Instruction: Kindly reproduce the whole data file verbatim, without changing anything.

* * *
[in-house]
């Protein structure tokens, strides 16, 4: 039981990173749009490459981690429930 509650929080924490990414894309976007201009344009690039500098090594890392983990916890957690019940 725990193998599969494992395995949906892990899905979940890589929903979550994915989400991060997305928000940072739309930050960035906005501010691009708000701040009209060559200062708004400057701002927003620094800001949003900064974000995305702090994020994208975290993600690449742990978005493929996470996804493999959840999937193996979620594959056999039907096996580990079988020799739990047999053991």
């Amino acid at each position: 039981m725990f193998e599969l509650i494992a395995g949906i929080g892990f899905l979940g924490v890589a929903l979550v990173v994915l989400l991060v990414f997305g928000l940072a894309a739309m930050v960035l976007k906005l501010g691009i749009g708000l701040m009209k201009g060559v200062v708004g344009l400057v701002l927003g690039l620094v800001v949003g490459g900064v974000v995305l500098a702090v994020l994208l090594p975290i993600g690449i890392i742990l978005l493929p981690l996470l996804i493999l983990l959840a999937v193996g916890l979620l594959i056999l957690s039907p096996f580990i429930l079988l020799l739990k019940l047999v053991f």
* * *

[in-house]
């Protein structure tokens, strides 16, 4: 039981990173749009490459981690429930 509650929080924490990414894309976007201009344009690039500098090594890392983990916890957690019940 725990193998599969494992395995949906892990899905979940890589929903979550994915989400991060997305928000940072739309930050960035906005501010691009708000701040009209060559200062708004400057701002927003620094800001949003900064974000995305702090994020994208975290993600690449742990978005493929996470996804493999959840999937193996979620594959056999039907096996580990079988020799739990047999053991």
């Amino acid at each position: 039981m725990f193998e599969l509650i494992a395995g949906i929080g892990f899905l979940g924490v890589a929903l979550v990173v994915l989400l991060v990414f997305g928000l940072a894309a739309m930050v960035l976007k906005l501010g691009i749009g708000l701040m009209k201009g060559v200062v708004g344009l400057v701002l927003g690039l620094v800001v949003g490459g900064v974000v995305l500098a702090v994020l994208l090594p975290i993600g690449i890392i742990l978005l493929p981690l996470l996804i493999l983990l959840a999937v193996g916890l979620l594959i056999l957690s039907p096996f580990i429930l079988l020799l739990k019940l047999v053991f």